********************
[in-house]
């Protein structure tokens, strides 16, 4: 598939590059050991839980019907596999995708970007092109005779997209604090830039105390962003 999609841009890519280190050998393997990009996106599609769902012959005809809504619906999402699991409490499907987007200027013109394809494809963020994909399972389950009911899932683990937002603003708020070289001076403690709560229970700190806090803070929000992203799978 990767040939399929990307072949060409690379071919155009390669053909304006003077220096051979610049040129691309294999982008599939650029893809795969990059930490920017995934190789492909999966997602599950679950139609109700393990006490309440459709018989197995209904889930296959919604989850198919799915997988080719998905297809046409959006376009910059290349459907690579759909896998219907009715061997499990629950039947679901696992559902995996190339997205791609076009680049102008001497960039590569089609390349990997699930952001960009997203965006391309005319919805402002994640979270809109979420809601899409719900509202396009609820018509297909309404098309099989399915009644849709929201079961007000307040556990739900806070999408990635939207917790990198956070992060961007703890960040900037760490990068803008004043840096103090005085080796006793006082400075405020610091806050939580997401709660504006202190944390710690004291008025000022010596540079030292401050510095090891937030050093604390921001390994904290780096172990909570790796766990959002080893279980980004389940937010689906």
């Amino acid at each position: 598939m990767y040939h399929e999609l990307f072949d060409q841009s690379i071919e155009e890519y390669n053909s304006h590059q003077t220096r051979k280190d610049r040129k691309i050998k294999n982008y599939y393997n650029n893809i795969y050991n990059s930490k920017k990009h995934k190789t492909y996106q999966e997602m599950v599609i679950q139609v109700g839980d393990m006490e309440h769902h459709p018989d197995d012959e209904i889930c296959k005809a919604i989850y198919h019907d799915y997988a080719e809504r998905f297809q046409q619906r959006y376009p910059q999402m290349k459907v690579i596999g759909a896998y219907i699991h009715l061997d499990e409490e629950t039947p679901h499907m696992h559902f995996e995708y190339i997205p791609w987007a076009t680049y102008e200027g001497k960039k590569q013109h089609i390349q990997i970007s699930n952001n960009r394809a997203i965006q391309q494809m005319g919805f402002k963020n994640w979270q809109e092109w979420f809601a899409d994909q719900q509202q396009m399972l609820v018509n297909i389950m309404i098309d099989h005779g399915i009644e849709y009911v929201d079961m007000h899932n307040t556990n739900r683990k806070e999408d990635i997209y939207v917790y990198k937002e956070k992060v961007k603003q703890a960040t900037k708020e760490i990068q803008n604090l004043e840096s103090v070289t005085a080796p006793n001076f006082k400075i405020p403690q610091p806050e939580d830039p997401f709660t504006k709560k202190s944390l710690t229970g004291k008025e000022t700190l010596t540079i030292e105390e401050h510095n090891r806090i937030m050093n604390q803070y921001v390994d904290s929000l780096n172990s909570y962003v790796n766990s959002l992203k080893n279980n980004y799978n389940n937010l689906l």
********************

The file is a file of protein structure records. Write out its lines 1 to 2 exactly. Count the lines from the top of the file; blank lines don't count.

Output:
[in-house]
């Protein structure tokens, strides 16, 4: 598939590059050991839980019907596999995708970007092109005779997209604090830039105390962003 999609841009890519280190050998393997990009996106599609769902012959005809809504619906999402699991409490499907987007200027013109394809494809963020994909399972389950009911899932683990937002603003708020070289001076403690709560229970700190806090803070929000992203799978 990767040939399929990307072949060409690379071919155009390669053909304006003077220096051979610049040129691309294999982008599939650029893809795969990059930490920017995934190789492909999966997602599950679950139609109700393990006490309440459709018989197995209904889930296959919604989850198919799915997988080719998905297809046409959006376009910059290349459907690579759909896998219907009715061997499990629950039947679901696992559902995996190339997205791609076009680049102008001497960039590569089609390349990997699930952001960009997203965006391309005319919805402002994640979270809109979420809601899409719900509202396009609820018509297909309404098309099989399915009644849709929201079961007000307040556990739900806070999408990635939207917790990198956070992060961007703890960040900037760490990068803008004043840096103090005085080796006793006082400075405020610091806050939580997401709660504006202190944390710690004291008025000022010596540079030292401050510095090891937030050093604390921001390994904290780096172990909570790796766990959002080893279980980004389940937010689906």